#5: Machine of Death edited by Ryan North - I think it was Camille Alexa who alerted me to this anthology, back when they were accepting submissions for its followup. Handily enough, they provided a PDF copy free of charge as inspiration. Well, not only was it that, but the anthology was a refreshing original theme and had a ton of great stories that capitalized on the unique premise of a machine that told you exactly how you were going to die.

#4: American Gothic edited by Joyce Carol Oates - This is actually one of the first anthologies I ever read, one I found in a used-book shop for a few bucks, and has wound up in a place of permanence on my bookshelf. I've read some of Oates' own short fiction, and considering her knack with frightful tales, it's no wonder I enjoyed this collection of macabre gems so much.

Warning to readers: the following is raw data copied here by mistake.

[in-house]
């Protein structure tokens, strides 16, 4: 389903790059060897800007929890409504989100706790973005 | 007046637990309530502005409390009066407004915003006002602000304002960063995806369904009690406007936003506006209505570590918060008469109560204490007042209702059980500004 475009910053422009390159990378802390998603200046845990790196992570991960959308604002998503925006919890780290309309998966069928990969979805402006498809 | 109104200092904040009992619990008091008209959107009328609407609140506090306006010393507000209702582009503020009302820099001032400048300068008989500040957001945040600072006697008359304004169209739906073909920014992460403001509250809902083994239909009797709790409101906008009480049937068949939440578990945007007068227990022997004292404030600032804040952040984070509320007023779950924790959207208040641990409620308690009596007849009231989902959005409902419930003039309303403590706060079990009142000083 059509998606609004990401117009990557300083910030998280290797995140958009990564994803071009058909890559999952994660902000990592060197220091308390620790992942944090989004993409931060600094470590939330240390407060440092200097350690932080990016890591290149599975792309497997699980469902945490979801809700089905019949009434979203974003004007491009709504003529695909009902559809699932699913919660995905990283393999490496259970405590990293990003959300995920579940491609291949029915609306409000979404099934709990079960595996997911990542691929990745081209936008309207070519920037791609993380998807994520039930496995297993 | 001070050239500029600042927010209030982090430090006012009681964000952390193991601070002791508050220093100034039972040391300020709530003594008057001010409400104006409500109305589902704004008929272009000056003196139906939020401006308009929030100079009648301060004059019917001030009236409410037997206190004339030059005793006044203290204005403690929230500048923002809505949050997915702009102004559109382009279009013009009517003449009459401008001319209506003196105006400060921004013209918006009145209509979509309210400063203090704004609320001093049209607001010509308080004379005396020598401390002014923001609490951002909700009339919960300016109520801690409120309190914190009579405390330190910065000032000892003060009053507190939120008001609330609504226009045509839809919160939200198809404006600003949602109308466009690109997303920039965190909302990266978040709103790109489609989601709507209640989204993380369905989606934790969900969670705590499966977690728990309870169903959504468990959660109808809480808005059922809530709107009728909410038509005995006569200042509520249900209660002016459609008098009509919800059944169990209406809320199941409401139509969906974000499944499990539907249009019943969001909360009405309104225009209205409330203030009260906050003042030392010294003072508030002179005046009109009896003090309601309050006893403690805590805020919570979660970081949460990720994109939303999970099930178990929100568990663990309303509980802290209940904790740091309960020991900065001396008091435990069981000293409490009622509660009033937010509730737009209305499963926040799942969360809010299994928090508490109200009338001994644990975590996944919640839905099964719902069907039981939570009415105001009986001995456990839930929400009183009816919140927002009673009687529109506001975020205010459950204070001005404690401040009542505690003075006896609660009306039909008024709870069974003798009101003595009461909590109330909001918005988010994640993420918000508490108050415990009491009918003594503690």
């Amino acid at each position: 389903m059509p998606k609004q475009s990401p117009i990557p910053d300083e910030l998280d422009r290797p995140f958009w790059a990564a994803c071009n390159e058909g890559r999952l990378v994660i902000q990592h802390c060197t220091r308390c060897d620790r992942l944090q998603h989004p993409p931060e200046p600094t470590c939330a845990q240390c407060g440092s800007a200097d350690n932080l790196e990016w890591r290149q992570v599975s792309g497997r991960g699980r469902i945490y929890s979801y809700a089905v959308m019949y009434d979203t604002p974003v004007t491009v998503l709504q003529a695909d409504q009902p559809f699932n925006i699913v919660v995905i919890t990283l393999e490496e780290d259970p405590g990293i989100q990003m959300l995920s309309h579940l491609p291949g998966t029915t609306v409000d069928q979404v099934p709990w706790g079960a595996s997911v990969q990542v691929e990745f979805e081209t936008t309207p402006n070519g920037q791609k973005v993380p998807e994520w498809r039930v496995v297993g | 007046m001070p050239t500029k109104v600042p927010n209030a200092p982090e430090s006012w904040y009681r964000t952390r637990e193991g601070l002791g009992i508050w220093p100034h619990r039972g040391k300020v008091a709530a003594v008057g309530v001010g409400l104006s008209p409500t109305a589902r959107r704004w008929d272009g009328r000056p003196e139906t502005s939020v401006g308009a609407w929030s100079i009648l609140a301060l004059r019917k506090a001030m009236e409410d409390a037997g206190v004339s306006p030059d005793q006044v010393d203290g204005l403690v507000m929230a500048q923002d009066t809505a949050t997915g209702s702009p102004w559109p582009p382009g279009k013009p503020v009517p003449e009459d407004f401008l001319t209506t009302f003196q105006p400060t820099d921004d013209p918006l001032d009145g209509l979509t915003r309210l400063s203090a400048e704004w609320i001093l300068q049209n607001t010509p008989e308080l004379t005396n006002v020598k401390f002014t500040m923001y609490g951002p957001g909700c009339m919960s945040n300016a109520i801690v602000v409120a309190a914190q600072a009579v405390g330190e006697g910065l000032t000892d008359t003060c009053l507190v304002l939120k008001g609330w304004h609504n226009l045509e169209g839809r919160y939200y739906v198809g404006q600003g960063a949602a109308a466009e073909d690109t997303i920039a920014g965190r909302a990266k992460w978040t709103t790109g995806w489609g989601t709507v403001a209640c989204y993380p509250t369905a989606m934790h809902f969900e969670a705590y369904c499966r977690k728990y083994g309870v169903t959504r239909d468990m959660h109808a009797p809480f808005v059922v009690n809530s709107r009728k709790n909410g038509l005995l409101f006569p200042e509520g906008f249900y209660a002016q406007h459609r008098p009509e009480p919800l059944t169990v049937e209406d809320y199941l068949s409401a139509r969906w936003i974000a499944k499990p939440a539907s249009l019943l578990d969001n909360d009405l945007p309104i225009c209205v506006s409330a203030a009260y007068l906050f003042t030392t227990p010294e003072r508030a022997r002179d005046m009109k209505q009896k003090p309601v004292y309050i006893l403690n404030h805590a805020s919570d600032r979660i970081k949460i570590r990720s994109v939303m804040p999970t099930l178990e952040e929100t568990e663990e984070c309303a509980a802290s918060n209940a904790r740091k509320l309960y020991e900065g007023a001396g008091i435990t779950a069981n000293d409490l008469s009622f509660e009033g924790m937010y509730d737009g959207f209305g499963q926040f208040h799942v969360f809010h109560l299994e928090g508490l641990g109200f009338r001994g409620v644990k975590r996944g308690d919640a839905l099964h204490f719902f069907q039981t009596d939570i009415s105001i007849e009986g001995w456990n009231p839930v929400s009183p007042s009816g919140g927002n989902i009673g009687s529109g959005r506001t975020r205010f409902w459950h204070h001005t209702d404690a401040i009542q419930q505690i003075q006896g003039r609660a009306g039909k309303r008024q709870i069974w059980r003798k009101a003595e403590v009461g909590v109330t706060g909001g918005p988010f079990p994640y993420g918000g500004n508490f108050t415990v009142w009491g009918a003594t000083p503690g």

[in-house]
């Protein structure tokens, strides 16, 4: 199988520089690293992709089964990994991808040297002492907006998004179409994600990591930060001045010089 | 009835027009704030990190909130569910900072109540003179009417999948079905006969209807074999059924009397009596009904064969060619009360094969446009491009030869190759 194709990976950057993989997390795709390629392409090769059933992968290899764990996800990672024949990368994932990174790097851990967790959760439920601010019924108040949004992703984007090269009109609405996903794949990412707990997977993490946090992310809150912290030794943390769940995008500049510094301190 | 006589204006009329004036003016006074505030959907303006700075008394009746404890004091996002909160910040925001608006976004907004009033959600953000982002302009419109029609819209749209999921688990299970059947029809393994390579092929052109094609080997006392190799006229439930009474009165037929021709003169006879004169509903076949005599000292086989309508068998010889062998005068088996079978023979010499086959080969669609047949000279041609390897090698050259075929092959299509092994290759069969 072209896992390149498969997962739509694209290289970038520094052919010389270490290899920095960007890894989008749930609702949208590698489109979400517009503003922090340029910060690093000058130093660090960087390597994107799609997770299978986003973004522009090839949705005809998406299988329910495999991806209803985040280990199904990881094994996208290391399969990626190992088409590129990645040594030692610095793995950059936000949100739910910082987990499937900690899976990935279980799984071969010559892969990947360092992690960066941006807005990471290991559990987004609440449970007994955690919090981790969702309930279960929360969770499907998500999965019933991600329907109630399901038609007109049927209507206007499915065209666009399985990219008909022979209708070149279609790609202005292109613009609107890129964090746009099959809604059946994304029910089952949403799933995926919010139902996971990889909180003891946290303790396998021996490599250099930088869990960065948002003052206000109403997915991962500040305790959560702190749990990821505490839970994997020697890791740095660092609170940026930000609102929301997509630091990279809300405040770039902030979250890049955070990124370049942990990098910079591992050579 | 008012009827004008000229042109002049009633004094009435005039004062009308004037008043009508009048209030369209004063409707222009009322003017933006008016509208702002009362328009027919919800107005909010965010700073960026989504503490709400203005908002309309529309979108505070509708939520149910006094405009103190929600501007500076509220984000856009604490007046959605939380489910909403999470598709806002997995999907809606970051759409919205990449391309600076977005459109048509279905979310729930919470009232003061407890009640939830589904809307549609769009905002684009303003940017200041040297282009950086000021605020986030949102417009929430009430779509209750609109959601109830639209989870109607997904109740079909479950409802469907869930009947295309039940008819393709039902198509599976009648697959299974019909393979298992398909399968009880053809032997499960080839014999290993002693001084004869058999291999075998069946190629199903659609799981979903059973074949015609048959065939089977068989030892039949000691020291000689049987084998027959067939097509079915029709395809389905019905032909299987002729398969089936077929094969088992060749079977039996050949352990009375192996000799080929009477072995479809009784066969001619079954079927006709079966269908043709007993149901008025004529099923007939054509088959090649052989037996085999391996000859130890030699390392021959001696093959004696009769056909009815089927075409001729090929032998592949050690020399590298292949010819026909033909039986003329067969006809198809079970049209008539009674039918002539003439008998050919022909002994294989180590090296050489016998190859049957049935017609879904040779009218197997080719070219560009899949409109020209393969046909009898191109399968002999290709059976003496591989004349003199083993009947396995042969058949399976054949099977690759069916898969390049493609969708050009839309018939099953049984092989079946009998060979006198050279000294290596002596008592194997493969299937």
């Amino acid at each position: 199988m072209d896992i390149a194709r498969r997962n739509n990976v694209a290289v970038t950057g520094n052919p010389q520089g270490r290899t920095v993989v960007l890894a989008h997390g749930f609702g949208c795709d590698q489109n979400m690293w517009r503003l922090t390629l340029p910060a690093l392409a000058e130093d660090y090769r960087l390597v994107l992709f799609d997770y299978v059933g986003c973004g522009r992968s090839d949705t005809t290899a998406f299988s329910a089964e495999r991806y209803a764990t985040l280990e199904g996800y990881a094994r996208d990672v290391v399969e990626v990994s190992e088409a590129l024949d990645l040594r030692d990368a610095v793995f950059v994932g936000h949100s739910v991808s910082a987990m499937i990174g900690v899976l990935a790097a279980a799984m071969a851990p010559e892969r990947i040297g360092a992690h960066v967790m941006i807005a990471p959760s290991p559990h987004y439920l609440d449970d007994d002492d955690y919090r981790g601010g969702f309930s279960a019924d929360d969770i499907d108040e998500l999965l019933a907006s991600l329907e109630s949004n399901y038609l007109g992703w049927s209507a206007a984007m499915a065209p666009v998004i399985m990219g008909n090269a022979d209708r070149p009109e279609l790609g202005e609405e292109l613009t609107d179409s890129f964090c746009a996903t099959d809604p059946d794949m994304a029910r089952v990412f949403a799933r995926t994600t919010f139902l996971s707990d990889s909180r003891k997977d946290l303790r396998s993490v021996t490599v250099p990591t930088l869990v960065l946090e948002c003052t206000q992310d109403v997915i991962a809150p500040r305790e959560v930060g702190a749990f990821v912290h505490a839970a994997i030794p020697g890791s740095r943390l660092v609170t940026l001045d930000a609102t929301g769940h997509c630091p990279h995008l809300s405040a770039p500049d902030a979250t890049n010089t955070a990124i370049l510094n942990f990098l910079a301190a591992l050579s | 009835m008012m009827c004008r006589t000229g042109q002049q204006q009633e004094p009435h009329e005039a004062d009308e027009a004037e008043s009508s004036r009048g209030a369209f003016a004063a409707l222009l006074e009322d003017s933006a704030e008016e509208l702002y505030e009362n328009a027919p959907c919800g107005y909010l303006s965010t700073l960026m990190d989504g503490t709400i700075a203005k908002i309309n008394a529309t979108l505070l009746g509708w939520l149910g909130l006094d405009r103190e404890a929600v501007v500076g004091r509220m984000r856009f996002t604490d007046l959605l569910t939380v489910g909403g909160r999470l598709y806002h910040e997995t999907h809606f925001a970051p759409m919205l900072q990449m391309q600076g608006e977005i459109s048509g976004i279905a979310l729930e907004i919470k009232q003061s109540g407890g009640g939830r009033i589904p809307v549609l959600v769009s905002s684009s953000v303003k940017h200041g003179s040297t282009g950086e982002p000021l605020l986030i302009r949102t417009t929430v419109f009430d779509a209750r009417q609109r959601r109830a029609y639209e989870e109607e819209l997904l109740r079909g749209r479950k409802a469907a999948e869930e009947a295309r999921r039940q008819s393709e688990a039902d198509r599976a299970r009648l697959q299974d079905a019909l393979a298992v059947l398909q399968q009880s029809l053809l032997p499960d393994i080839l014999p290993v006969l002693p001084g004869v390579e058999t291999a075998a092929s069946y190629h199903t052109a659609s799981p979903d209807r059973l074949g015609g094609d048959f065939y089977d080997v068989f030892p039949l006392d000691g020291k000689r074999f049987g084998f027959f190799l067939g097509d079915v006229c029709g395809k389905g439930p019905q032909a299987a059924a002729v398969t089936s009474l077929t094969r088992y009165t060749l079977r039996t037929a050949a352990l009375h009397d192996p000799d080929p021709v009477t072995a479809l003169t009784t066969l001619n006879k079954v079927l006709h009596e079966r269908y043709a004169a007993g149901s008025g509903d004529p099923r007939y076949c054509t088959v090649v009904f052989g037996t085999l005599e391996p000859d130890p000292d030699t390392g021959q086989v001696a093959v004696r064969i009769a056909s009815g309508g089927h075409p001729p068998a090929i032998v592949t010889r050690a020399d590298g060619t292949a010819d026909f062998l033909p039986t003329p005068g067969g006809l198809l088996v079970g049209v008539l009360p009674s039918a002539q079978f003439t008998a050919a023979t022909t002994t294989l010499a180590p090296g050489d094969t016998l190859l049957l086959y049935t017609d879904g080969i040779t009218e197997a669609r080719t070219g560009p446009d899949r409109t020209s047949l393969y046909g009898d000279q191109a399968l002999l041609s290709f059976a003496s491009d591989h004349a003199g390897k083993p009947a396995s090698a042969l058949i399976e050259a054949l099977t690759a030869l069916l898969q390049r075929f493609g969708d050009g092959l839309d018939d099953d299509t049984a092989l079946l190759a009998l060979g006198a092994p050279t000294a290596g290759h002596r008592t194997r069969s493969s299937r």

#3: Darkness edited by Ellen Datlow - Twenty of the best horror stories from the last twenty years all in one book. I originally sought it out so I could read "The Pear-Shaped Man," which practically became urban legend in its own right, as I had a devil of a time trying to find that one story. The other nineteen stories, however, are equally terrific and really show how keen an eye Ellen Datlow has for dark fiction.

#2: Supernatural Noir edited by Ellen Datlow - It should come as no surprise that I'd have Ellen Datlow's name appear twice on this list, since she seems to be the preeminent practitioner of horror anthologies. This book had a superb roll call of authors, all with stories that blends crime fiction and other noir-ish genres with the supernatural. The anthology, as far as I'm concerned, is damn near perfect for my tastes.


#1: October Dreams edited by Richard Chizmar and Robert Morrish - The anthology that truly is perfect for my tastes would of course revolve around Halloween, my favorite holiday of the year. Nearly as enjoyable as the stories are the Halloween memories shared by many of the authors. But when it comes to anthologies I'm looking for short stories more than anything, and this anthologies delivers.